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e wishes of the government, and meet, if possible, the public expectations.
To understand the harbor of Charleston, with its intricate shoals and channels, requires the study of a chart.
In some respects it resembles the harbor of New York, although it is on a much smaller scale.
The city of Charleston stands on a neck of land, bounded by two rivers, and projecting into a narrow bay. The bay was protected by Fort Pinkney, Fort Ripley, Fort Moultrie, Fort Beauregard.
Fort Sumter, Battery Bee, Battery Gregg, Battery Wagner, etc. These defences were so placed that a vessel attempting to pass Sumter would be under a cross-fire from them all. every fort being armed with the heaviest and most destructive ordnance then known.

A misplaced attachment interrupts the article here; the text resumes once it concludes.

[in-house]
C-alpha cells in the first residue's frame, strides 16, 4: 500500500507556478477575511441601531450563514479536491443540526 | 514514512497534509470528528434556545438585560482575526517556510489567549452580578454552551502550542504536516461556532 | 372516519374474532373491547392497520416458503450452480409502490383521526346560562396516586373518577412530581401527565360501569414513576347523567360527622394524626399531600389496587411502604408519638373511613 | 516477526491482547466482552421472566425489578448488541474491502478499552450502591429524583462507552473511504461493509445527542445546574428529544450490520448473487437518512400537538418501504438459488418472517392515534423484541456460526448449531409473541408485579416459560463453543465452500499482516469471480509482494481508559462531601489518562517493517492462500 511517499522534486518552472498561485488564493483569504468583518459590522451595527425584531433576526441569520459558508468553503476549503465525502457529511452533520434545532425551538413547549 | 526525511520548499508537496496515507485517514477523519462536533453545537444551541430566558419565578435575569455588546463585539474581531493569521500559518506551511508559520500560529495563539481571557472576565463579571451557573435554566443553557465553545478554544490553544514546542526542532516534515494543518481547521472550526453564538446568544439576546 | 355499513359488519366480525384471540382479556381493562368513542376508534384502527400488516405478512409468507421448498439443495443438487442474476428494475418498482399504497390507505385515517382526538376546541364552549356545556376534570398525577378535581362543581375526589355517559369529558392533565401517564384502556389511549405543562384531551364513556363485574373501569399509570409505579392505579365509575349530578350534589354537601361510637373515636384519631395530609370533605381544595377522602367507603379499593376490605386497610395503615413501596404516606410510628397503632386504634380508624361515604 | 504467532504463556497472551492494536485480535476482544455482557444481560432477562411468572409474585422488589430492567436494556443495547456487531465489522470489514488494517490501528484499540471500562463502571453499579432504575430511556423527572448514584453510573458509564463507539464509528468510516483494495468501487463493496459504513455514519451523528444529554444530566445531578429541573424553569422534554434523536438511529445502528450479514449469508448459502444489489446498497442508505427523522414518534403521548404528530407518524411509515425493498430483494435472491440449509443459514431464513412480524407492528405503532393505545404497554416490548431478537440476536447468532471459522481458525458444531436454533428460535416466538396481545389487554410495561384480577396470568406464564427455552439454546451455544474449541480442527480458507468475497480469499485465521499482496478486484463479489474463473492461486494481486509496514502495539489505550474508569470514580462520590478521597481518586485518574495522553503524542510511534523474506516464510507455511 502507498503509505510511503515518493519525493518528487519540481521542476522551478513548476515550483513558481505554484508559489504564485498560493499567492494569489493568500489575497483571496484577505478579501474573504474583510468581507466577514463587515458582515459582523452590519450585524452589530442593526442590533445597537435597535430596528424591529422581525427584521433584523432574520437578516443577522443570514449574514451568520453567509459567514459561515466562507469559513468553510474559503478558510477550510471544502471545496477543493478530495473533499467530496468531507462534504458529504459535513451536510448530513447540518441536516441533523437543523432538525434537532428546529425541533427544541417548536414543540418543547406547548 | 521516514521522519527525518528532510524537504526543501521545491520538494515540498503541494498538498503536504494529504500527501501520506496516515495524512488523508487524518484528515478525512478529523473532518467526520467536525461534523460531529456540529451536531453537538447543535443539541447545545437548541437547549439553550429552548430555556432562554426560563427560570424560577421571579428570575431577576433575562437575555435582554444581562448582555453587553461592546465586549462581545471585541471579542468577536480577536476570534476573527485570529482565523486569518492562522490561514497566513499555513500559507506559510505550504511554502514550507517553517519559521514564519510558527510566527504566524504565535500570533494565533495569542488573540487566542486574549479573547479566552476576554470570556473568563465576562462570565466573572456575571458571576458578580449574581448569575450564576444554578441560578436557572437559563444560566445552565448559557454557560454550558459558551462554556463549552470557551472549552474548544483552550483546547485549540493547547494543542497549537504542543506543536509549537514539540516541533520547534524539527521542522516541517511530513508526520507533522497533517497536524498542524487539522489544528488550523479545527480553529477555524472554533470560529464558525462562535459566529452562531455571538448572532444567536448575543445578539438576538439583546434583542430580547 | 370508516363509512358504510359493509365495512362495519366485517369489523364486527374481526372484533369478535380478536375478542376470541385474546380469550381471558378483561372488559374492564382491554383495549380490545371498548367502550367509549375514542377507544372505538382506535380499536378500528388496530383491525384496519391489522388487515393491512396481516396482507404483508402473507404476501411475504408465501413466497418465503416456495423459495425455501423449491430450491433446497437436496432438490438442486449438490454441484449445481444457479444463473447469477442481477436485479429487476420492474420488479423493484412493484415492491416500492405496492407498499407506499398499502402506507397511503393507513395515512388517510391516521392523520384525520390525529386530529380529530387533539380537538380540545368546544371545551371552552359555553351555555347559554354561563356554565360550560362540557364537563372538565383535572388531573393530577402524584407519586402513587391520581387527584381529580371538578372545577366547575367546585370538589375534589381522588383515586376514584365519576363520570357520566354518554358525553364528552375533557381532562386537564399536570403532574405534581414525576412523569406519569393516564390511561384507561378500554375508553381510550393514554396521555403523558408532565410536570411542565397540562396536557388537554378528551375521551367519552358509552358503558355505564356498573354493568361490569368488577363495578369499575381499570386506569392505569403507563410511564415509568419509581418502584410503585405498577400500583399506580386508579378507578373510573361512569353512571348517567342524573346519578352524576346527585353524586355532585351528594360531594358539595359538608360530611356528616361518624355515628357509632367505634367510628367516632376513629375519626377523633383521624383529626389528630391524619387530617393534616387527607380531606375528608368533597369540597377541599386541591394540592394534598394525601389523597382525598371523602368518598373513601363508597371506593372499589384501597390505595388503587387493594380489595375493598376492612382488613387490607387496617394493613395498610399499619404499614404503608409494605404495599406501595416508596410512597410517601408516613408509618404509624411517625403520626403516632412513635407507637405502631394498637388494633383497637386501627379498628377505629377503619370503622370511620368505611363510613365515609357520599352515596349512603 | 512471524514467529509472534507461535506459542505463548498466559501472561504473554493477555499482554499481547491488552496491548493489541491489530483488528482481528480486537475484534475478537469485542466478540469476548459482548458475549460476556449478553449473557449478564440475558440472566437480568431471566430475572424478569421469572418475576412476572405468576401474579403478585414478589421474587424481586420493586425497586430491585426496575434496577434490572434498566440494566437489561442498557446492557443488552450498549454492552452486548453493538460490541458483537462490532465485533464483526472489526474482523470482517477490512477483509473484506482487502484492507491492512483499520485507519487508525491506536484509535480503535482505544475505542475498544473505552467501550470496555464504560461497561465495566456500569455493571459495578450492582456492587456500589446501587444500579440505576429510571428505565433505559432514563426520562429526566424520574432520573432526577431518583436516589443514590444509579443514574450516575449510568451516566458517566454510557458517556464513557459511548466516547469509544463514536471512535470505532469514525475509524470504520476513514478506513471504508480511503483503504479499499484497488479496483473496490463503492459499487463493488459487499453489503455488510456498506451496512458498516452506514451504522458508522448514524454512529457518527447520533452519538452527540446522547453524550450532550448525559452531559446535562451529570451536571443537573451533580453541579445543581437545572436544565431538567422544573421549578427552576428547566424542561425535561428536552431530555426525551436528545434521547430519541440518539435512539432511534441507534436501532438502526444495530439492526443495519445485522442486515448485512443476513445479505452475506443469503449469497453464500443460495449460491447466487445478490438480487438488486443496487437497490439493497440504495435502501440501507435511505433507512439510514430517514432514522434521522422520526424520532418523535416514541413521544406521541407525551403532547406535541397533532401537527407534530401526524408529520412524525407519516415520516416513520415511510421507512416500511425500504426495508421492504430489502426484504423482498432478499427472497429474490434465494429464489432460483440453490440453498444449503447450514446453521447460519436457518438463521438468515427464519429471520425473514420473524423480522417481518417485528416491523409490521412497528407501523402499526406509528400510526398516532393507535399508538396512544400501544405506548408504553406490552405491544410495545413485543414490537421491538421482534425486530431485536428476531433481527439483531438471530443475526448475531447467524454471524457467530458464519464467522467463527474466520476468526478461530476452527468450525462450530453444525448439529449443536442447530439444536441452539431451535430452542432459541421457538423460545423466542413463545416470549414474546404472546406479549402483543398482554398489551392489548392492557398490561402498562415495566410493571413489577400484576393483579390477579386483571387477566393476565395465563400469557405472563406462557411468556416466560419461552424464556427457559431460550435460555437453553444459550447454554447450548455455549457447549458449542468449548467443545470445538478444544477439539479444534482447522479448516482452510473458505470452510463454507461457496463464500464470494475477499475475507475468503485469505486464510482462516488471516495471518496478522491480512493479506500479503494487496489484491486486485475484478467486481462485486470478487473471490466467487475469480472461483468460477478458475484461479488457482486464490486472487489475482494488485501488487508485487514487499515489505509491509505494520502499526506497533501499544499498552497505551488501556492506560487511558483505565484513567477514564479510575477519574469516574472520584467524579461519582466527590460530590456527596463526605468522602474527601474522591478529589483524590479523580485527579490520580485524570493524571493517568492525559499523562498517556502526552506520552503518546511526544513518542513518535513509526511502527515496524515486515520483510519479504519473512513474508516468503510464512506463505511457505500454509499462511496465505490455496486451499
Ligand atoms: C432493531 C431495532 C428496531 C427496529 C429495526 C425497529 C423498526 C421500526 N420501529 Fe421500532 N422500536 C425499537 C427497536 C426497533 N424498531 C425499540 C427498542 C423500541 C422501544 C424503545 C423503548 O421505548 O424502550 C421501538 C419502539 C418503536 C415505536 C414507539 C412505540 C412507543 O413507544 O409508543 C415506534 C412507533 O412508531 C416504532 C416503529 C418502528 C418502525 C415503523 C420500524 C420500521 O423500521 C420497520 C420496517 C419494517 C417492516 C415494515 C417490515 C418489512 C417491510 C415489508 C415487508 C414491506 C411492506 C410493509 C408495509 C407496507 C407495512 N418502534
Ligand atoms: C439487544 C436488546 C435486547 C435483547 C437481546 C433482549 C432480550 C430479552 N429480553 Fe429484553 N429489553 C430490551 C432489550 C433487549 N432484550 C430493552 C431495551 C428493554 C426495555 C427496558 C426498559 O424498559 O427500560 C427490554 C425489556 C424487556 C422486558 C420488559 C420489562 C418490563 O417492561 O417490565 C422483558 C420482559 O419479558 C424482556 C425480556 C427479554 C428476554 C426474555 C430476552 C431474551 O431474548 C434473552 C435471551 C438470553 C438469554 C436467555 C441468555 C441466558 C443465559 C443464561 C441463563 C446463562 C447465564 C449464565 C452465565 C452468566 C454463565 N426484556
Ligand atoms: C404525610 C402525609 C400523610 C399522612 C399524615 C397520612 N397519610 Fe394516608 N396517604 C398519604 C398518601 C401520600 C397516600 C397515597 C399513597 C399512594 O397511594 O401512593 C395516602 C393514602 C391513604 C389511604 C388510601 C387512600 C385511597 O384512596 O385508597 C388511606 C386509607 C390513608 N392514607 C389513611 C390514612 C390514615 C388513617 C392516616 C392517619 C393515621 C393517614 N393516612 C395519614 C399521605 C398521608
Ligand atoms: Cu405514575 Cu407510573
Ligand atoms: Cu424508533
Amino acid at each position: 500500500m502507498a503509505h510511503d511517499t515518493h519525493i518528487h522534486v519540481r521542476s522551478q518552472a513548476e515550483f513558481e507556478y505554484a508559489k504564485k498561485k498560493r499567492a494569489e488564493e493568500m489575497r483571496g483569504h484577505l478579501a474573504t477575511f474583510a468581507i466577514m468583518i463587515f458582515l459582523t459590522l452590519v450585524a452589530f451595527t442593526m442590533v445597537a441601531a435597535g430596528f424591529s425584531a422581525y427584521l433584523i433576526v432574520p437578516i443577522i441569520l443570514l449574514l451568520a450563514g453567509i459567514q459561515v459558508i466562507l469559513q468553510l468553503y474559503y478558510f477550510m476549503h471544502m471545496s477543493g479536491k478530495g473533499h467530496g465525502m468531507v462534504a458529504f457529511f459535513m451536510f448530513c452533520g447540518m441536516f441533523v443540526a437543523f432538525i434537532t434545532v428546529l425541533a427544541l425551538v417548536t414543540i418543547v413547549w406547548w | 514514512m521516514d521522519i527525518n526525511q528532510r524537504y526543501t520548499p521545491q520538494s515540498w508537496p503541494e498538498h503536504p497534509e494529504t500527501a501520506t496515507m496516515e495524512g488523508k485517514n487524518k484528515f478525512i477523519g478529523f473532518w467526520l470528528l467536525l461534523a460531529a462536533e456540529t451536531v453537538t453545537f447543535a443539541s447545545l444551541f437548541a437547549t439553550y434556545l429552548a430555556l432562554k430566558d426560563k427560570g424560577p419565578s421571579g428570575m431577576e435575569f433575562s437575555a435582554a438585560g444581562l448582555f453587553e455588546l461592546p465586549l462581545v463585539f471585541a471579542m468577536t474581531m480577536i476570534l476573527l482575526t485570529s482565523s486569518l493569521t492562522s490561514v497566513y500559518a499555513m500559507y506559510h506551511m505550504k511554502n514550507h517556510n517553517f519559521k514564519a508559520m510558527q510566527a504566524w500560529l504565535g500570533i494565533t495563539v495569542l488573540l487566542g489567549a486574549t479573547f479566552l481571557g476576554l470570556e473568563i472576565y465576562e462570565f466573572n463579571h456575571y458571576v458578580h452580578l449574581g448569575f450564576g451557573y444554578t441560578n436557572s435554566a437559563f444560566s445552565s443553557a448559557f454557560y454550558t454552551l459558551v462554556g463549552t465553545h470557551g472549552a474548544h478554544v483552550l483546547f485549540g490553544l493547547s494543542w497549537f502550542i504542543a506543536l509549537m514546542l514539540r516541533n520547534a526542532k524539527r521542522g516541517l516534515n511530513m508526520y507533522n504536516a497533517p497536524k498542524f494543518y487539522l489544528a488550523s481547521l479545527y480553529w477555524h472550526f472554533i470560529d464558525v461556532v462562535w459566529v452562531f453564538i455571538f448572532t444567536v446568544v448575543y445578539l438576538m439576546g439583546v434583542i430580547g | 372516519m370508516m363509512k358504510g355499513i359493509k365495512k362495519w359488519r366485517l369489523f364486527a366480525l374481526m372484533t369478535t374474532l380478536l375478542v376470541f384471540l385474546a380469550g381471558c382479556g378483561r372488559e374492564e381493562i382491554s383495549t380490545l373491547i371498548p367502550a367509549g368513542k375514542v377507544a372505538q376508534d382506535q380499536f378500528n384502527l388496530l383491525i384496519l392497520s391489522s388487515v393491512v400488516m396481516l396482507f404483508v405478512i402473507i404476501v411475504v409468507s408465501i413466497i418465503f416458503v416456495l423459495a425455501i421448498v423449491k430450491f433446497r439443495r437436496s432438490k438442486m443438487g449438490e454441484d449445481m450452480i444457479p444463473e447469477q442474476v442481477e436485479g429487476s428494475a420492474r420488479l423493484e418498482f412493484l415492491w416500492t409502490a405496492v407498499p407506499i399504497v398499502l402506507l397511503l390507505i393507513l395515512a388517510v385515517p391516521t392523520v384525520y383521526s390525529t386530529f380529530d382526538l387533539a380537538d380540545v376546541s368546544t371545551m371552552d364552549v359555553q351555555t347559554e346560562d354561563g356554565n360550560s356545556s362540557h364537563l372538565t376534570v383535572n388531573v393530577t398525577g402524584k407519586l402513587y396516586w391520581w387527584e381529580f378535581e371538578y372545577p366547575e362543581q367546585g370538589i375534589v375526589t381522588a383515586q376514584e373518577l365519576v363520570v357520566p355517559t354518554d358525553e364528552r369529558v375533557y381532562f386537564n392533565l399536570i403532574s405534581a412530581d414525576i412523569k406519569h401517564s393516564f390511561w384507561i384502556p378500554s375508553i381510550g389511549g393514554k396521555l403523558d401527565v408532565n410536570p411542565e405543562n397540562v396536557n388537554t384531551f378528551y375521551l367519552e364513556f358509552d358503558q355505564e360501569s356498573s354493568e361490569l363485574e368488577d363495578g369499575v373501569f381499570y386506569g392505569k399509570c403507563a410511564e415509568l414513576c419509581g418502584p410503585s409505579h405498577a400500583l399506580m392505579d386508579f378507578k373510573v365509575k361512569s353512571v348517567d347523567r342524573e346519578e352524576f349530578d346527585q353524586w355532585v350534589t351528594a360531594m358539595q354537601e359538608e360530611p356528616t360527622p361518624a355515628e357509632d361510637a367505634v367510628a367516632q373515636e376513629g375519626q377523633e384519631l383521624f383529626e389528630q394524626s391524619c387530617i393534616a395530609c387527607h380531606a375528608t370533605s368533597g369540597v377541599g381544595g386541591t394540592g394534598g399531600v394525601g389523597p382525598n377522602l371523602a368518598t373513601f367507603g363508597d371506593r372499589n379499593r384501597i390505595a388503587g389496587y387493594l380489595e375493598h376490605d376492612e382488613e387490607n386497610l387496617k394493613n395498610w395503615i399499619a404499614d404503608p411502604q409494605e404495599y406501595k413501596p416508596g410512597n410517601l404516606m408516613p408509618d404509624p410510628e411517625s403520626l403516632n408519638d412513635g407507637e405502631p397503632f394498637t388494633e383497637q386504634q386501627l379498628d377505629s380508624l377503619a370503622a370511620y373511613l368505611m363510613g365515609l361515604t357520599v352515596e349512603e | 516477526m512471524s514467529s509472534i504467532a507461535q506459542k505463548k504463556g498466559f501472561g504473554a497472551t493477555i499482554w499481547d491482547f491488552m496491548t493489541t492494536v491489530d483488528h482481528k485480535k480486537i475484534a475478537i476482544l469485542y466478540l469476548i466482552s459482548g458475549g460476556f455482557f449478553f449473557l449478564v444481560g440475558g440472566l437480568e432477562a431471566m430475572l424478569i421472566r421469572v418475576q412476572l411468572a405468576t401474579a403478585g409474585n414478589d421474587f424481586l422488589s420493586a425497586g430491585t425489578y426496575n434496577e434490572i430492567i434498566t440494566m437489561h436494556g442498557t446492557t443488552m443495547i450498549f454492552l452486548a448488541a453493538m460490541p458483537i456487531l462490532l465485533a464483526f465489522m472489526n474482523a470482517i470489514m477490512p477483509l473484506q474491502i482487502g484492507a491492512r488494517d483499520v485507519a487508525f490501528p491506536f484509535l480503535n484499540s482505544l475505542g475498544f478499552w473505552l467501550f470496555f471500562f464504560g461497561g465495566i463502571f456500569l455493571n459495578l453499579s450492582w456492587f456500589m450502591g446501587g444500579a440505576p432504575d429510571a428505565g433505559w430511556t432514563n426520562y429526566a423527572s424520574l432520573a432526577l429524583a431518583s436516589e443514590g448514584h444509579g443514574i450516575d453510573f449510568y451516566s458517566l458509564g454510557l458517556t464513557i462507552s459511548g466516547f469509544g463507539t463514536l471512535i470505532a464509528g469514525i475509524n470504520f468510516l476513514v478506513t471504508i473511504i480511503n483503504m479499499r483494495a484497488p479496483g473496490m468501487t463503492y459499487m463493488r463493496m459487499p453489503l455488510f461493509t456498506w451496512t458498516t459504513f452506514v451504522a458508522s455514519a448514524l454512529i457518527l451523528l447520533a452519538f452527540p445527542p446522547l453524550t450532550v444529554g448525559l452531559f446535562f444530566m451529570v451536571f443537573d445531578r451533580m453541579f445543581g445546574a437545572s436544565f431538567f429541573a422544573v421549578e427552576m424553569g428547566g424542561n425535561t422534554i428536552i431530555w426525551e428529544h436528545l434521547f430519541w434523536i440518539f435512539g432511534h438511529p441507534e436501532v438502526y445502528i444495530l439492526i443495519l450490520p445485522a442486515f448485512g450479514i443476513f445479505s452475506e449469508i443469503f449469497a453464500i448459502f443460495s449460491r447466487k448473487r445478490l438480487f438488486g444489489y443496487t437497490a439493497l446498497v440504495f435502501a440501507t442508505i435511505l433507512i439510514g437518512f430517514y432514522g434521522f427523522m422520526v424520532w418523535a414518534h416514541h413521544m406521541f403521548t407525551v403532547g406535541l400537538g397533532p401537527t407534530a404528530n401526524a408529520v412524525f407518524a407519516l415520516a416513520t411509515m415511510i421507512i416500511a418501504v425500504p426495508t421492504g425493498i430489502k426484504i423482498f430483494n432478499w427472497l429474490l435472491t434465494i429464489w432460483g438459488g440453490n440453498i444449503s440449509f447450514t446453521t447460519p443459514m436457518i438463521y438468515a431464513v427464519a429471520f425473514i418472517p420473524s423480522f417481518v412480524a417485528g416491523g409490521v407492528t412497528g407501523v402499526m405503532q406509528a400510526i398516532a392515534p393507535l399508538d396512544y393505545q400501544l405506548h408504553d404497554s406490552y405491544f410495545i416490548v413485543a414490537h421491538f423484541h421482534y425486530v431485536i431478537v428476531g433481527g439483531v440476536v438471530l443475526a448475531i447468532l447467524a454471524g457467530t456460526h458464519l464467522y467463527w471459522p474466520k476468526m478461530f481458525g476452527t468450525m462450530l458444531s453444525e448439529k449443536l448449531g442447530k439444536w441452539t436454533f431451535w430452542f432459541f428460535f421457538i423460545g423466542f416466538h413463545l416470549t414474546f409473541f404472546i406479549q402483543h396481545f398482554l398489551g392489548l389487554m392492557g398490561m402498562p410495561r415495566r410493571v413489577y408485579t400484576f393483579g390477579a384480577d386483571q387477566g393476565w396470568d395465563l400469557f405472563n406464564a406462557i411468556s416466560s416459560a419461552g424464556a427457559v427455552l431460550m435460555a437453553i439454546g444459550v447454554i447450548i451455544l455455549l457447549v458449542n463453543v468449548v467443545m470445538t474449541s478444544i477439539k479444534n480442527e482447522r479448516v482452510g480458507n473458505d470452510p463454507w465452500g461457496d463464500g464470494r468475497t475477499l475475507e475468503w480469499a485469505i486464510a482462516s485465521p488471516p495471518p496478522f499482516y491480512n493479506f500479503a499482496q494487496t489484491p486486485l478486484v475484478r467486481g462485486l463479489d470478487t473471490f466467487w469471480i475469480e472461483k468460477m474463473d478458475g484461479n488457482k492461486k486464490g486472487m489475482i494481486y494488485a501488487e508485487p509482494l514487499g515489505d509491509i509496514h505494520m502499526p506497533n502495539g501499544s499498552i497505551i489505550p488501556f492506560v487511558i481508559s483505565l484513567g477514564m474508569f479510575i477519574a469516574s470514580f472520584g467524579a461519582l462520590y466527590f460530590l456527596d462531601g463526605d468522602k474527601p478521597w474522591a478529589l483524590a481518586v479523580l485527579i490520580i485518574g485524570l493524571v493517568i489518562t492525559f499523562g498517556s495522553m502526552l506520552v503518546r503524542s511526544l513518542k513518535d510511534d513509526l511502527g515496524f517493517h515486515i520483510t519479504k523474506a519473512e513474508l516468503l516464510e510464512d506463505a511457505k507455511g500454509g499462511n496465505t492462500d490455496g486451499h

After crossing the bar. there were several channels leading into Charleston harbor — the Main-Ship Channel. North Channel and Swash Channel.
In taking either of these, a vessel would be under a raking and cross fire.
Should she get by Sumter, she would still